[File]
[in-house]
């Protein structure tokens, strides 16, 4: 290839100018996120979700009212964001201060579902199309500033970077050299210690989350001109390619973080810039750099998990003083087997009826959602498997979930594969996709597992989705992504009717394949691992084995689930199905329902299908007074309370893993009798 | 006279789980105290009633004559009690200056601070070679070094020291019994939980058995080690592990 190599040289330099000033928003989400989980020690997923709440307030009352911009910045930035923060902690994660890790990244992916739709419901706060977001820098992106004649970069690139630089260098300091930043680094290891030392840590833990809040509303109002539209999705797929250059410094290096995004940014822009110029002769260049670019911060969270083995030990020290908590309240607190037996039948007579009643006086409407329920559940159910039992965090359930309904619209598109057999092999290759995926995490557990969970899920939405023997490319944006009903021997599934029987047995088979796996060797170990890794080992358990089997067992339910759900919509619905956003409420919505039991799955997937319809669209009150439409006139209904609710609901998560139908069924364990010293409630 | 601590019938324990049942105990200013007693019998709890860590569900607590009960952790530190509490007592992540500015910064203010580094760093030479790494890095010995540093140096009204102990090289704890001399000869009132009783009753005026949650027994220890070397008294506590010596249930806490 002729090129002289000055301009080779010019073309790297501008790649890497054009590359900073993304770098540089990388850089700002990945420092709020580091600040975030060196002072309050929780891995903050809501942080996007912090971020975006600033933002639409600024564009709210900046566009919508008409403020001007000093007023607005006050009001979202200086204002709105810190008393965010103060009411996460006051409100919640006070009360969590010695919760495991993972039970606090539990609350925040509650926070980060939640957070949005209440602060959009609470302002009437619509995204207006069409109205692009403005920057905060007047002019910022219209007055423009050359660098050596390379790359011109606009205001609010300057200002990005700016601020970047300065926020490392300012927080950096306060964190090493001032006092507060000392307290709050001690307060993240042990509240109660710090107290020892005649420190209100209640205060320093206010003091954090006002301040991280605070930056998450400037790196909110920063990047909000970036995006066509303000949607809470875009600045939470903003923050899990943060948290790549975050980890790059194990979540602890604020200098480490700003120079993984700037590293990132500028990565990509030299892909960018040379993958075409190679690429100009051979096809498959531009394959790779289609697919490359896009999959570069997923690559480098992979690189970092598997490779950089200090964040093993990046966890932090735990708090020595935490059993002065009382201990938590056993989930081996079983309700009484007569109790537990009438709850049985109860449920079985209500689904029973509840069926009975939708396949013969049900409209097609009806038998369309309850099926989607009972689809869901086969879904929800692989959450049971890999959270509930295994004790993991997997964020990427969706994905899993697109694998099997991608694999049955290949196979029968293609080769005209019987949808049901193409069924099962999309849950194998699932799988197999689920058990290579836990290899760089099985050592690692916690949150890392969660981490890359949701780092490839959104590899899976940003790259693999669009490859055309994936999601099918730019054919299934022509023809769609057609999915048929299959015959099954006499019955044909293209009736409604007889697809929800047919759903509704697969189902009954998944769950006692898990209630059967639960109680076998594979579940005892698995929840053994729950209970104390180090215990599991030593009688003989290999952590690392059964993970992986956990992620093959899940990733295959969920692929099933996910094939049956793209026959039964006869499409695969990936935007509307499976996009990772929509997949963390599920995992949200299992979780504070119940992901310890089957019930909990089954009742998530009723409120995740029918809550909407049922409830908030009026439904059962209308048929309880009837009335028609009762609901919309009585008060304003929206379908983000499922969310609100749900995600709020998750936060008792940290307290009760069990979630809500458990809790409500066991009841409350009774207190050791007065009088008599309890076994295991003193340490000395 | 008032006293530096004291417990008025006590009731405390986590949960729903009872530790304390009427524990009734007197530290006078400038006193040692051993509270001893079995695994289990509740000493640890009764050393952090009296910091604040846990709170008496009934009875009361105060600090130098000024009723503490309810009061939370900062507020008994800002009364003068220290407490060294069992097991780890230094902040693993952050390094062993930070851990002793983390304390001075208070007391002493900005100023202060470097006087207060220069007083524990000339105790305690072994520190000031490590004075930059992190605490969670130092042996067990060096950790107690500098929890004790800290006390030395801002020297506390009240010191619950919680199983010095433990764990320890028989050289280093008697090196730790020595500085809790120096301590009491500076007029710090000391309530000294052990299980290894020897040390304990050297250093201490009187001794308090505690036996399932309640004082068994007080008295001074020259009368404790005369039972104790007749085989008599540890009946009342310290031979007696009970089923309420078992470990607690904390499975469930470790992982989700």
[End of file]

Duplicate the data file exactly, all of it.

[in-house]
């Protein structure tokens, strides 16, 4: 290839100018996120979700009212964001201060579902199309500033970077050299210690989350001109390619973080810039750099998990003083087997009826959602498997979930594969996709597992989705992504009717394949691992084995689930199905329902299908007074309370893993009798 | 006279789980105290009633004559009690200056601070070679070094020291019994939980058995080690592990 190599040289330099000033928003989400989980020690997923709440307030009352911009910045930035923060902690994660890790990244992916739709419901706060977001820098992106004649970069690139630089260098300091930043680094290891030392840590833990809040509303109002539209999705797929250059410094290096995004940014822009110029002769260049670019911060969270083995030990020290908590309240607190037996039948007579009643006086409407329920559940159910039992965090359930309904619209598109057999092999290759995926995490557990969970899920939405023997490319944006009903021997599934029987047995088979796996060797170990890794080992358990089997067992339910759900919509619905956003409420919505039991799955997937319809669209009150439409006139209904609710609901998560139908069924364990010293409630 | 601590019938324990049942105990200013007693019998709890860590569900607590009960952790530190509490007592992540500015910064203010580094760093030479790494890095010995540093140096009204102990090289704890001399000869009132009783009753005026949650027994220890070397008294506590010596249930806490 002729090129002289000055301009080779010019073309790297501008790649890497054009590359900073993304770098540089990388850089700002990945420092709020580091600040975030060196002072309050929780891995903050809501942080996007912090971020975006600033933002639409600024564009709210900046566009919508008409403020001007000093007023607005006050009001979202200086204002709105810190008393965010103060009411996460006051409100919640006070009360969590010695919760495991993972039970606090539990609350925040509650926070980060939640957070949005209440602060959009609470302002009437619509995204207006069409109205692009403005920057905060007047002019910022219209007055423009050359660098050596390379790359011109606009205001609010300057200002990005700016601020970047300065926020490392300012927080950096306060964190090493001032006092507060000392307290709050001690307060993240042990509240109660710090107290020892005649420190209100209640205060320093206010003091954090006002301040991280605070930056998450400037790196909110920063990047909000970036995006066509303000949607809470875009600045939470903003923050899990943060948290790549975050980890790059194990979540602890604020200098480490700003120079993984700037590293990132500028990565990509030299892909960018040379993958075409190679690429100009051979096809498959531009394959790779289609697919490359896009999959570069997923690559480098992979690189970092598997490779950089200090964040093993990046966890932090735990708090020595935490059993002065009382201990938590056993989930081996079983309700009484007569109790537990009438709850049985109860449920079985209500689904029973509840069926009975939708396949013969049900409209097609009806038998369309309850099926989607009972689809869901086969879904929800692989959450049971890999959270509930295994004790993991997997964020990427969706994905899993697109694998099997991608694999049955290949196979029968293609080769005209019987949808049901193409069924099962999309849950194998699932799988197999689920058990290579836990290899760089099985050592690692916690949150890392969660981490890359949701780092490839959104590899899976940003790259693999669009490859055309994936999601099918730019054919299934022509023809769609057609999915048929299959015959099954006499019955044909293209009736409604007889697809929800047919759903509704697969189902009954998944769950006692898990209630059967639960109680076998594979579940005892698995929840053994729950209970104390180090215990599991030593009688003989290999952590690392059964993970992986956990992620093959899940990733295959969920692929099933996910094939049956793209026959039964006869499409695969990936935007509307499976996009990772929509997949963390599920995992949200299992979780504070119940992901310890089957019930909990089954009742998530009723409120995740029918809550909407049922409830908030009026439904059962209308048929309880009837009335028609009762609901919309009585008060304003929206379908983000499922969310609100749900995600709020998750936060008792940290307290009760069990979630809500458990809790409500066991009841409350009774207190050791007065009088008599309890076994295991003193340490000395 | 008032006293530096004291417990008025006590009731405390986590949960729903009872530790304390009427524990009734007197530290006078400038006193040692051993509270001893079995695994289990509740000493640890009764050393952090009296910091604040846990709170008496009934009875009361105060600090130098000024009723503490309810009061939370900062507020008994800002009364003068220290407490060294069992097991780890230094902040693993952050390094062993930070851990002793983390304390001075208070007391002493900005100023202060470097006087207060220069007083524990000339105790305690072994520190000031490590004075930059992190605490969670130092042996067990060096950790107690500098929890004790800290006390030395801002020297506390009240010191619950919680199983010095433990764990320890028989050289280093008697090196730790020595500085809790120096301590009491500076007029710090000391309530000294052990299980290894020897040390304990050297250093201490009187001794308090505690036996399932309640004082068994007080008295001074020259009368404790005369039972104790007749085989008599540890009946009342310290031979007696009970089923309420078992470990607690904390499975469930470790992982989700």